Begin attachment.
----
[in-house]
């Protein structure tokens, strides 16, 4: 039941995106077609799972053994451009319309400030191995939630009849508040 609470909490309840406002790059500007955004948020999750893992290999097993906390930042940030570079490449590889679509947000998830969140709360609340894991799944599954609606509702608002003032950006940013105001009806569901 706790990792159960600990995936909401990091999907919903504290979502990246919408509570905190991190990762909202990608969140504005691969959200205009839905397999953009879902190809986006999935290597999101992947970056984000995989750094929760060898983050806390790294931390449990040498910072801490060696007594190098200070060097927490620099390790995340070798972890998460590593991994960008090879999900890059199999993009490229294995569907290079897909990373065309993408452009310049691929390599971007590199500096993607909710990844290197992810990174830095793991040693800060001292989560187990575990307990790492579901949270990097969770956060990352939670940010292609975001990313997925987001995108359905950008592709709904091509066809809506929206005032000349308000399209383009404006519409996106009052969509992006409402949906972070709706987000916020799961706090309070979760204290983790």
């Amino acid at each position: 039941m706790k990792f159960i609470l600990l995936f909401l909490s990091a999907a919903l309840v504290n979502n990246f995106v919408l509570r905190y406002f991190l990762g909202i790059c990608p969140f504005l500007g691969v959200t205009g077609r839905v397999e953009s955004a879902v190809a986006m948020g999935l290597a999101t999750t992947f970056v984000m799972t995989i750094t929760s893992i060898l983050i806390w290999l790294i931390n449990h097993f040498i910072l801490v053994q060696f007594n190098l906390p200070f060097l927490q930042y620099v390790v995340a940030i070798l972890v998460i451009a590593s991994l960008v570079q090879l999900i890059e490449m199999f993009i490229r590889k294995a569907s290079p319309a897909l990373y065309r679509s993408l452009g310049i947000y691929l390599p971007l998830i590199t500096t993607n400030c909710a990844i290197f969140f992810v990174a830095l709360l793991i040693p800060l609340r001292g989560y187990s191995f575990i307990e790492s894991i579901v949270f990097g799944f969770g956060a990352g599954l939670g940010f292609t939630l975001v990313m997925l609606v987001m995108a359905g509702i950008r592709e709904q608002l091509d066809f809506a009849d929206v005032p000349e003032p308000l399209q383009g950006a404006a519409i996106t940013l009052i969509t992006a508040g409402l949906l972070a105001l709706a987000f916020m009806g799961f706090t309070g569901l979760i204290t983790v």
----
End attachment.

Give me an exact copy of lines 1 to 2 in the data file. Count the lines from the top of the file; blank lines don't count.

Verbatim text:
[in-house]
């Protein structure tokens, strides 16, 4: 039941995106077609799972053994451009319309400030191995939630009849508040 609470909490309840406002790059500007955004948020999750893992290999097993906390930042940030570079490449590889679509947000998830969140709360609340894991799944599954609606509702608002003032950006940013105001009806569901 706790990792159960600990995936909401990091999907919903504290979502990246919408509570905190991190990762909202990608969140504005691969959200205009839905397999953009879902190809986006999935290597999101992947970056984000995989750094929760060898983050806390790294931390449990040498910072801490060696007594190098200070060097927490620099390790995340070798972890998460590593991994960008090879999900890059199999993009490229294995569907290079897909990373065309993408452009310049691929390599971007590199500096993607909710990844290197992810990174830095793991040693800060001292989560187990575990307990790492579901949270990097969770956060990352939670940010292609975001990313997925987001995108359905950008592709709904091509066809809506929206005032000349308000399209383009404006519409996106009052969509992006409402949906972070709706987000916020799961706090309070979760204290983790």